Indian safaris are anything but tame. Elephants, rhinos, reptiles, bears, and wild dogs roam the lush rainforests, while snow leopards make lonely footprints in the Himalayan snow. Of course, the holy grail of any safari is seeing the big cats, and in India that means the elusive wild tiger.
But the highlights don’t stop there. Incredibly, the subcontinent boasts almost 90,000 living species, including 1,250 kinds of birds. Not all of them are thriving: The Asian rhino is India’s most endangered large mammal, but the greatest fear is over the disappearing tiger—a national symbol and major sightseeing draw. (Others facing extinction include snow leopards and freshwater river dolphins.)
Fortunately, though, most species aren’t threatened, thanks to India’s national park system, which has its roots in royal Indian hunting grounds that became public land after the British Crown departed in 1947. Today, parkland comprises tens of thousands of acres of animal terrain; the government designates over 30 parks as official tiger sanctuaries.
Your toughest decision will be deciding where to go, given the vastness of the country and contrasting landscapes of the national parks: western India’s deserts in Gujarat, the jungles on Kerala’s southwest coast, and savannah-like scrub in north-central India’s Madhya Pradesh. But improved air travel across the subcontinent makes itinerary planning easier.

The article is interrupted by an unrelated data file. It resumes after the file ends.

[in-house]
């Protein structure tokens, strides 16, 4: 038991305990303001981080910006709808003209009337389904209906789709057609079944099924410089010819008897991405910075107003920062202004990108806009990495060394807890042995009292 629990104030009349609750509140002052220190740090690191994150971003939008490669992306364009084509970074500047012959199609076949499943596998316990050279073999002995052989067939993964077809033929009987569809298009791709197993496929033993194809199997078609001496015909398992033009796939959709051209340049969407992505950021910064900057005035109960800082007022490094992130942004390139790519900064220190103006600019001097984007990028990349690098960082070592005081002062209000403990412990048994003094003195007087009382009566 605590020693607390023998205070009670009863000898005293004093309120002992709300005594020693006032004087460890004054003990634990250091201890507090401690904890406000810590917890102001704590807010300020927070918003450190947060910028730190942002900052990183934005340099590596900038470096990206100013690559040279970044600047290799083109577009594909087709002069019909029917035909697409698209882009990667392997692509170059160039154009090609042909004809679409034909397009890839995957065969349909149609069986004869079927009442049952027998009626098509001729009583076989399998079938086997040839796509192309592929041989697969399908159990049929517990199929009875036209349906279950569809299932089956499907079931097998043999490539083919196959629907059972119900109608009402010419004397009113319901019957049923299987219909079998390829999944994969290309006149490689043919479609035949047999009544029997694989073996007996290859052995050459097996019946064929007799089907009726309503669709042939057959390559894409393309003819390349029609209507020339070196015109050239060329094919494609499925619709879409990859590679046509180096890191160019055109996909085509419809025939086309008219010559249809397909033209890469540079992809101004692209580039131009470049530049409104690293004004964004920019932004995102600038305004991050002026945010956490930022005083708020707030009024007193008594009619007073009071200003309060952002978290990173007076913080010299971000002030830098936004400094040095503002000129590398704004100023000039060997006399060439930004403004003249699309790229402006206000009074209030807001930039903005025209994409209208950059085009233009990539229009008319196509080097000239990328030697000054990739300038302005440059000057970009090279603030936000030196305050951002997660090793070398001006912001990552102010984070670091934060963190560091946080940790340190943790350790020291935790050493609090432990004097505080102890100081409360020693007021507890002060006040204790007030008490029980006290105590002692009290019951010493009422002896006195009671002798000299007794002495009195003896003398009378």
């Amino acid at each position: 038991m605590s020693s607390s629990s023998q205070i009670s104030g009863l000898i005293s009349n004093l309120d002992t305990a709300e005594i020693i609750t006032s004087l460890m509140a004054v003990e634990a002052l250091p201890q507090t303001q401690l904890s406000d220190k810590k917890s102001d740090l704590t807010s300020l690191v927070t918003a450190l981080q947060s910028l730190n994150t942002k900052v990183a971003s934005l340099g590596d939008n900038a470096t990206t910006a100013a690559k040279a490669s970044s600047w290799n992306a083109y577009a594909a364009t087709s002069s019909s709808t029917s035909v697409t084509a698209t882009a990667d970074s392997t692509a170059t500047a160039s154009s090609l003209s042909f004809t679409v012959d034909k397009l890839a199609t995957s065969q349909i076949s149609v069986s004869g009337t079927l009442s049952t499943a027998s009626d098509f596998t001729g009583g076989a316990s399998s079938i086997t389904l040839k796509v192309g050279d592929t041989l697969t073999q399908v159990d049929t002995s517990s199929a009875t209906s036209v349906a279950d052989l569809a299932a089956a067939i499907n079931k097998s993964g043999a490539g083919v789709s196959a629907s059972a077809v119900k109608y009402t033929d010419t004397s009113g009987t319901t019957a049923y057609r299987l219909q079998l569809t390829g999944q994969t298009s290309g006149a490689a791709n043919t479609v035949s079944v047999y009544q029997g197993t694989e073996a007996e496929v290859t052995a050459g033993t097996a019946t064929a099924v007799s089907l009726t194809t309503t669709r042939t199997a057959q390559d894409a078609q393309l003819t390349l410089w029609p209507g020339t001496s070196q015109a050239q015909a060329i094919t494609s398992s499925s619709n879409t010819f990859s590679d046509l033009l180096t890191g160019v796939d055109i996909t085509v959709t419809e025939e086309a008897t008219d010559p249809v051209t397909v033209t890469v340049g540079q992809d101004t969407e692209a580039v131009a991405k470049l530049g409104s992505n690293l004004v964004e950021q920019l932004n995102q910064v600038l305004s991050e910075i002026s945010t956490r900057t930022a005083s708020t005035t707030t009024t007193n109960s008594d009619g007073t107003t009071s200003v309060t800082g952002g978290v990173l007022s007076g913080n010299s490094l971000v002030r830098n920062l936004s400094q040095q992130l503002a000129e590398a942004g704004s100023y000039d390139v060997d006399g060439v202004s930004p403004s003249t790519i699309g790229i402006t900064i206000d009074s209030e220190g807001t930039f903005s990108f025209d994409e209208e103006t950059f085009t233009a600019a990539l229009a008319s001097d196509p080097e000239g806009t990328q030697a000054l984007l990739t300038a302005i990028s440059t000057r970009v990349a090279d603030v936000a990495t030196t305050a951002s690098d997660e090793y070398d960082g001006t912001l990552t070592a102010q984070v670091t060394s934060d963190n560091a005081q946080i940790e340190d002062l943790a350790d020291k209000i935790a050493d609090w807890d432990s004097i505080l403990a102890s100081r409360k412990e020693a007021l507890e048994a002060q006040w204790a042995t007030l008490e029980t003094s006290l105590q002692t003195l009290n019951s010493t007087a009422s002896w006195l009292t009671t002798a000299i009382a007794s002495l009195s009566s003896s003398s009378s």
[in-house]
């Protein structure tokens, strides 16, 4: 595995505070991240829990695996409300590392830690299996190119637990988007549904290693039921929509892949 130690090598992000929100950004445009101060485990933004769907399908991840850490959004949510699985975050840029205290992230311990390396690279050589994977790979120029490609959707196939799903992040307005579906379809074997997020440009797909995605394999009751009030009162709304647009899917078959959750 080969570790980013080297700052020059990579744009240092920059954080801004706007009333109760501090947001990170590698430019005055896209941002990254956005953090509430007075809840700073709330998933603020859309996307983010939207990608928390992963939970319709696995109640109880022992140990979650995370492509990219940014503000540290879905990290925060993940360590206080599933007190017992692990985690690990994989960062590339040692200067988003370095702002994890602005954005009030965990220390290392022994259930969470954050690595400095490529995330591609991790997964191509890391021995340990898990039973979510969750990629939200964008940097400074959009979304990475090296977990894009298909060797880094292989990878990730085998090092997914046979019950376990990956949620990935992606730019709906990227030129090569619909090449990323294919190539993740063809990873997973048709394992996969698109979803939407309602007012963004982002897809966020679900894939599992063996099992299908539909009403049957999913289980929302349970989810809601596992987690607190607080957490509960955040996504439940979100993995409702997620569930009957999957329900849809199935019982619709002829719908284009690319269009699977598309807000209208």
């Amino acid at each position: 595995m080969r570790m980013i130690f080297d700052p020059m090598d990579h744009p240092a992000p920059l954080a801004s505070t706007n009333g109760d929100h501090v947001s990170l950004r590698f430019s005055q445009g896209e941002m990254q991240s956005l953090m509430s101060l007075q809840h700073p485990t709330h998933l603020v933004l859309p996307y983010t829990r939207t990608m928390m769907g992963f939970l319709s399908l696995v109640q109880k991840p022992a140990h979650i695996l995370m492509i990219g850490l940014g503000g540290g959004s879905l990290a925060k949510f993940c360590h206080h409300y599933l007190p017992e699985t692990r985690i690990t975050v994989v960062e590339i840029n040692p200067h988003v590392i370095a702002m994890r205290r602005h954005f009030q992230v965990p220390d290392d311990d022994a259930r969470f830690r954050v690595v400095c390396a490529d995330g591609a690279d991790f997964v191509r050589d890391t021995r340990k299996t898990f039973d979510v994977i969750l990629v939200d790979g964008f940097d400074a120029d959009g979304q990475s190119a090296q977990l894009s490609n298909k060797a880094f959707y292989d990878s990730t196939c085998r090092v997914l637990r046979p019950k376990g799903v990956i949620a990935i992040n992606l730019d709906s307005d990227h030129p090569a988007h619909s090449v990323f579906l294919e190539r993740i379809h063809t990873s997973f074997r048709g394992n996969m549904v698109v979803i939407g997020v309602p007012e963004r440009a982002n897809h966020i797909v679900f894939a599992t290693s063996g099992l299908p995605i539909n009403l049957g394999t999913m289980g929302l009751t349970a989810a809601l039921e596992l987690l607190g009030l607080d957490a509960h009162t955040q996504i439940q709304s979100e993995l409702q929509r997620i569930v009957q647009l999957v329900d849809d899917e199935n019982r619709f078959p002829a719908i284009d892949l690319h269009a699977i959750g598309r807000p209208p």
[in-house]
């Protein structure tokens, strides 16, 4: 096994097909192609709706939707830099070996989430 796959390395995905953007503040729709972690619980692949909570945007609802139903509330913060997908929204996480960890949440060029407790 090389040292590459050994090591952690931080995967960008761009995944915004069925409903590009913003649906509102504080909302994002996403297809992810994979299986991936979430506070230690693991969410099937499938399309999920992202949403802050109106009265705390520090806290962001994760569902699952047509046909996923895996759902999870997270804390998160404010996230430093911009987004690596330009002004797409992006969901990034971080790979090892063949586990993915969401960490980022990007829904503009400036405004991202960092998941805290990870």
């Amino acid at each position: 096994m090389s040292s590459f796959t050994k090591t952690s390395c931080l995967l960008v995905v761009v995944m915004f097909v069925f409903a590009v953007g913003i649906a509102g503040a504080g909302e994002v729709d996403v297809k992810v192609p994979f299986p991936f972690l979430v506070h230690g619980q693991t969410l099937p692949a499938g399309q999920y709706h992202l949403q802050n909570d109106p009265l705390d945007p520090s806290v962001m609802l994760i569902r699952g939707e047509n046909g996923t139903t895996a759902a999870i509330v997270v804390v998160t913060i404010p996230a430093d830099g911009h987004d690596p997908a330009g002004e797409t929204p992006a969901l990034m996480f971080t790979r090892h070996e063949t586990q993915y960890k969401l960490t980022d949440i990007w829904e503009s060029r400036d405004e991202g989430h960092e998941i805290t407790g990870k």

You may want to base your itinerary around what you want to see. For tigers, head to Madhya Pradesh. The Southern region conducts top elephant safaris. The Agra-Delhi-Jaipur triangle is within a day’s drive of excellent tiger and birding environs. Assam and other northeastern states offer a more off-the-beaten-path experience, though fewer visitors travel this far.
Not all parks are uniformly run, so your best bet is to choose a reputable safari operator. CC Africa (a first-rate, Africa-based outfitter committed to defending India’s tigers) has teamed up with the Taj Hotel Group to raise the standard of luxury at several facilities and add expert nature guides. Or try Texas-based Victor Emmanuel Nature Tours, which offers a multi-park package. Also, most hotels (if they don’t employ their own naturalists) will arrange expeditions with veteran tour operators. Lodging options range from comfortable, air-conditioned suites to rustic, jungle tent camps within a few miles of each park.
When to go?Most parks close during monsoon season (June–October). Late spring, which extends from the end of February to mid-May, is best for glimpsing creatures thanks to spare foliage and crowded water holes.
Just don’t forget your binoculars. And if it’s a tiger you’re after, keep your fingers crossed (and your eyes peeled): They’re hard to find, but the experience is unforgettable.
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